Classic Cars Rev Up the Crowds on Ocean City Boardwalk

first_imgClassic cars were on display Saturday on the Ocean City Boardwalk during the 42nd annual Street Rod Run. By Donald WittkowskiWhen Ron Melvin paid $1,000 for a 1973 Ford Mustang Mach 1, what he essentially bought was a bunch of car parts instead of a whole car.But unlike all of the king’s horses and all of the king’s men in the Humpty Dumpty nursery rhyme, Melvin was able to put his Mustang back together again.“When I brought it home, it was in pieces,” Melvin recalled. “It took two years to restore it. It was a hard two years. It was steady work.”The bright red Mustang’s striking looks attracted a steady stream of picture-taking admirers Saturday when it was parked on the Boardwalk as part of Ocean City’s 42nd annual Street Rod Run of classic cars.Ron Melvin, of Hilltown, Pa., shows off his 1973 Ford Mustang Mach 1 that took him two years to fully restore.“I wish I had a dollar for every picture that was ever taken of this car. I would probably get my money back,” Melvin said, smiling.Restoration costs were $10,000. But Melvin now has a car far more valuable than his total $11,000 investment to buy and refurbish the muscle car.“I paid $1,000 for it. I think I did OK,” he said.Melvin, who lives in Hilltown, Pa., and has a summer vacation home in Tuckerton, Ocean County, was hoping his Mustang would be recognized by the judges Saturday. Last year, it was one of the show winners.One of the show’s spectators, 83-year-old Adrian Crump, of Hackensack, admired a 1955 Chevy that reminded him of his youth.Organizers said the Street Rod Run attracted 95 vintage cars from 1986 and earlier. Many were from the 1930s and 1940s. The cars were met with approving smiles and waves from spectators as they paraded up the Boardwalk. They began the day on display on the grounds of the Ocean City Tabernacle at Fifth Street and Wesley Avenue.One spectator, 83-year-old Adrian Crump, of Hackensack, was attracted to a 1955 Chevy that took him back to the days of his youth.“Does it ever,” Crump exclaimed.The charcoal-colored Chevy, accented with sporty red and gray interior, was made about the same time Crump was part of the auto industry. In 1956, he worked at a General Motors Corp. assembly plant in California that built Buicks, Oldsmobiles and Pontiacs.John Stine III, of Chester Springs, Pa., says his meticulously restored 1934 Ford pickup truck draws a lot of attention when he drives it around.“I was on the assembly line. I put together the car bodies and the shafts,” Crump said.Cars weren’t the only vehicles that had a lot of curb appeal at Saturday’s show. A red 1934 Ford pickup owned by John Stine III, of Chester Springs, Pa., drew crowds of spectators.Stine, 75, said the death of his brother, Lawrence, nearly 30 years ago inspired him to restore the truck. He painted it red because that was his brother’s favorite color. Stine’s oldest son, John IV, helped him with restoration work.The meticulously refurbished truck was on exhibit at the Antique Automobile Club of America Museum in Hershey, Pa., from 2013 to 2015, Stine said.Although it is of mueum quality, the truck is still driven around by Stine and his wife, Joyce. It has 130,000 miles on the odometer.“It’s very pleasant to drive. It gets a lot of attention,” Stine said.last_img read more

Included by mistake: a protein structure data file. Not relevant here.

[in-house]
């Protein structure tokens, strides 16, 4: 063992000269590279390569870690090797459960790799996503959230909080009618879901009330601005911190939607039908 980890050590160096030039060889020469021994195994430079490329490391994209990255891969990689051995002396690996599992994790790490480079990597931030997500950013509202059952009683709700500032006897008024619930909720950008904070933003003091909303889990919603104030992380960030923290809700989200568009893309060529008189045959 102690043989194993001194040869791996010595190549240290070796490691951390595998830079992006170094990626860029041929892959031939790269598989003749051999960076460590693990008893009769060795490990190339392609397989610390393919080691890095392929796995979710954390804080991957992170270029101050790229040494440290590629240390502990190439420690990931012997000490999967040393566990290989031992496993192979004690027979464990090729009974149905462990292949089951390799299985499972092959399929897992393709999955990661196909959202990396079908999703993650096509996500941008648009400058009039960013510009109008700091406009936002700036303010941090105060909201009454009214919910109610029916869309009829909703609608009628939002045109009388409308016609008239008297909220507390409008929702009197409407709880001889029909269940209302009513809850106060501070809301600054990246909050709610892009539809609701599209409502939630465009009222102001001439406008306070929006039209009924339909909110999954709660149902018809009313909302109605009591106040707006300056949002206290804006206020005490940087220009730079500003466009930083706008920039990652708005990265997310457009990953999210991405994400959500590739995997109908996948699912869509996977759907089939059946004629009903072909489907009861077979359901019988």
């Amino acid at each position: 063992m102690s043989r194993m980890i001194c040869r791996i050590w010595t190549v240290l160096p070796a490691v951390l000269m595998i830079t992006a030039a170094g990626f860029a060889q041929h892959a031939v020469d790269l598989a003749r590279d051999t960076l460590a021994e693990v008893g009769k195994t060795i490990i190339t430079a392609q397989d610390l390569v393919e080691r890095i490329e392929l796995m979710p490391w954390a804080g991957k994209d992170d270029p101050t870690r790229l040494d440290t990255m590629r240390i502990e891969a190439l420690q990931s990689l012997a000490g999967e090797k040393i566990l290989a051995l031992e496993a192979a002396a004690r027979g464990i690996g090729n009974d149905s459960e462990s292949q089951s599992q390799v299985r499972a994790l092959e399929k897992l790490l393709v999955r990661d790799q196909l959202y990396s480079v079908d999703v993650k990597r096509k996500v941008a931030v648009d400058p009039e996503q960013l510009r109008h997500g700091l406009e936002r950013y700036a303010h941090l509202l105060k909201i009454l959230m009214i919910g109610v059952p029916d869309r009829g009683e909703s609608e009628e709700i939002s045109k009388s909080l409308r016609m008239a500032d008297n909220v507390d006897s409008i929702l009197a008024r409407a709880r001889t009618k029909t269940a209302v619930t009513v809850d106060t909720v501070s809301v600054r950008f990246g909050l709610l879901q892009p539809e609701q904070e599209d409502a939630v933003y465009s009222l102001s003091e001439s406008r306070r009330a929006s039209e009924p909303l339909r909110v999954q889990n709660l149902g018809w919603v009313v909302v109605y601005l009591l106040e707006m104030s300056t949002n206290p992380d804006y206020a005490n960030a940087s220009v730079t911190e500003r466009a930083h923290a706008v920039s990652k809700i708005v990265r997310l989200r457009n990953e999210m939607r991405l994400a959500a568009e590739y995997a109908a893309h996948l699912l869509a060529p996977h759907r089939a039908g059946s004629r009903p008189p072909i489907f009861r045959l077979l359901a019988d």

Siren and Slade in Sprint battle

first_img Sea Siren struck three times at the highest level when trained by John O’Shea in Australia and made a pleasing debut for Aidan O’Brien’s stable when landing the Listed Belgrave Stakes at Fairyhouse a month ago. The Eddie Lynam-trained Slade Power is a significant threat in this six-furlong Group Three, however, having progressed with each start this season, most recently running a blinder behind Lethal Force at Newmarket. Multiple Group One-winning mare Sea Siren and July Cup third Slade Power face off in an intriguing battle for the Paypal Supporting Irish Autism Action Phoenix Sprint Stakes at the Curragh. Lynam said: “We have to give Sea Siren six pounds and she is a very good mare, but my fellow is in good form and I’m very happy with him.” Ken Condon is anticipating a bold show from In Salutem, runner-up in a conditions race at Naas last week. Condon said: “He should have a better record than he has. He has only one win to his name but he probably should have three. He flatters to deceive at times. He has always done nice homework but hasn’t really translated it on to the racecourse. I know he is going to be an outsider on Sunday but I think putting in him a better race might see him in a better light.” David Marnane declared Dandy Boy and Red Dubawi, but relies on the former as Red Dubawi ran at Tipperary on Friday evening. Dandy Boy makes his first start since finishing down the field in the Diamond Jubilee Stakes at Royal Ascot. Marnane said: “He’s had a break since Ascot and he will appreciate the ground and the trip. It is a hot race but I’m hoping for a good solid run from him.” Andrew Oliver’s Sendmylovetorose looks to build on a promising comeback run at Galway, while Michael Dods sends Mass Rally on the trip from Britain. center_img Press Associationlast_img read more